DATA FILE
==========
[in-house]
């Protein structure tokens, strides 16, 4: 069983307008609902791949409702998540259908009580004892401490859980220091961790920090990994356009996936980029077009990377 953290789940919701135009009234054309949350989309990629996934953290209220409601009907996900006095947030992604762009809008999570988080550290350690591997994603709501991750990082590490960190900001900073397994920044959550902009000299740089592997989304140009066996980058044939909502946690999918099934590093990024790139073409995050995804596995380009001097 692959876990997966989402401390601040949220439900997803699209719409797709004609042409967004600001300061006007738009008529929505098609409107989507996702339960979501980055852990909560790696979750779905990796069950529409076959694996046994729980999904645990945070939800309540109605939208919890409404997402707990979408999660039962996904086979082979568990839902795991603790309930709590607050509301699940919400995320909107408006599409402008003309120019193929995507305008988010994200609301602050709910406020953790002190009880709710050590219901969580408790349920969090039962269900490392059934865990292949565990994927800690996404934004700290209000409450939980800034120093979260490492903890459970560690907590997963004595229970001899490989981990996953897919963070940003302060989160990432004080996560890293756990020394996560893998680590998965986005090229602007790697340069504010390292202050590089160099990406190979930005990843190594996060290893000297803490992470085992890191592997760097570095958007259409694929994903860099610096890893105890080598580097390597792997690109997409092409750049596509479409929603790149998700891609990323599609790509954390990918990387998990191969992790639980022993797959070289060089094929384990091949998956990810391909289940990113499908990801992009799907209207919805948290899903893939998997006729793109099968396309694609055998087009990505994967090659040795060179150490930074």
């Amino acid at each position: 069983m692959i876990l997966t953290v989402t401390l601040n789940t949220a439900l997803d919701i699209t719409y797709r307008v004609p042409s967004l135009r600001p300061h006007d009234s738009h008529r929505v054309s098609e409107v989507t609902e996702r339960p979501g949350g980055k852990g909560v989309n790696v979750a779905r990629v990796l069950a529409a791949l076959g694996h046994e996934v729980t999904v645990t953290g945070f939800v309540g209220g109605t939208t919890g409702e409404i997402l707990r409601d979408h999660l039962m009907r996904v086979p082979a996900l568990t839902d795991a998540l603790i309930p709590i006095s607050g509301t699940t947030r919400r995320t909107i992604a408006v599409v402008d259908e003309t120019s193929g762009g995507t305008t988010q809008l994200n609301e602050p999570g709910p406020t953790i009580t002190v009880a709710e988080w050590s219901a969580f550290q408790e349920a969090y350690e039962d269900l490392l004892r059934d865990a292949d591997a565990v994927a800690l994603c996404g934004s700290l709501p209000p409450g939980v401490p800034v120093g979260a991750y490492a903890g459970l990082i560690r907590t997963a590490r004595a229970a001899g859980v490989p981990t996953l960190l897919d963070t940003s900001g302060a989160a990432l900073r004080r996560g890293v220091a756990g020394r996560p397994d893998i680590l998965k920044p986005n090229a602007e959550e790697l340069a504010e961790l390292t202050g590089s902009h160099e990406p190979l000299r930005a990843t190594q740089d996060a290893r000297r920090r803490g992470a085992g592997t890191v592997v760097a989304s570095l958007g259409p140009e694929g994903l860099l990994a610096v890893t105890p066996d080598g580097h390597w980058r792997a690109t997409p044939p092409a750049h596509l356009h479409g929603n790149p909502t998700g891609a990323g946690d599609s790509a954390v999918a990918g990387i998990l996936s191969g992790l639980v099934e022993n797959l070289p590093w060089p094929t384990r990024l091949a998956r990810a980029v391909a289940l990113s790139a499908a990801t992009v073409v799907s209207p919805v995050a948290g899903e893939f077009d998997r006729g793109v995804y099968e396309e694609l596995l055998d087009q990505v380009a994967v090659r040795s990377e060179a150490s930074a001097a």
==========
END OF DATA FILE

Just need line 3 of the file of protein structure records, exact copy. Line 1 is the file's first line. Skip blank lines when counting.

């Amino acid at each position: 069983m692959i876990l997966t953290v989402t401390l601040n789940t949220a439900l997803d919701i699209t719409y797709r307008v004609p042409s967004l135009r600001p300061h006007d009234s738009h008529r929505v054309s098609e409107v989507t609902e996702r339960p979501g949350g980055k852990g909560v989309n790696v979750a779905r990629v990796l069950a529409a791949l076959g694996h046994e996934v729980t999904v645990t953290g945070f939800v309540g209220g109605t939208t919890g409702e409404i997402l707990r409601d979408h999660l039962m009907r996904v086979p082979a996900l568990t839902d795991a998540l603790i309930p709590i006095s607050g509301t699940t947030r919400r995320t909107i992604a408006v599409v402008d259908e003309t120019s193929g762009g995507t305008t988010q809008l994200n609301e602050p999570g709910p406020t953790i009580t002190v009880a709710e988080w050590s219901a969580f550290q408790e349920a969090y350690e039962d269900l490392l004892r059934d865990a292949d591997a565990v994927a800690l994603c996404g934004s700290l709501p209000p409450g939980v401490p800034v120093g979260a991750y490492a903890g459970l990082i560690r907590t997963a590490r004595a229970a001899g859980v490989p981990t996953l960190l897919d963070t940003s900001g302060a989160a990432l900073r004080r996560g890293v220091a756990g020394r996560p397994d893998i680590l998965k920044p986005n090229a602007e959550e790697l340069a504010e961790l390292t202050g590089s902009h160099e990406p190979l000299r930005a990843t190594q740089d996060a290893r000297r920090r803490g992470a085992g592997t890191v592997v760097a989304s570095l958007g259409p140009e694929g994903l860099l990994a610096v890893t105890p066996d080598g580097h390597w980058r792997a690109t997409p044939p092409a750049h596509l356009h479409g929603n790149p909502t998700g891609a990323g946690d599609s790509a954390v999918a990918g990387i998990l996936s191969g992790l639980v099934e022993n797959l070289p590093w060089p094929t384990r990024l091949a998956r990810a980029v391909a289940l990113s790139a499908a990801t992009v073409v799907s209207p919805v995050a948290g899903e893939f077009d998997r006729g793109v995804y099968e396309e694609l596995l055998d087009q990505v380009a994967v090659r040795s990377e060179a150490s930074a001097a």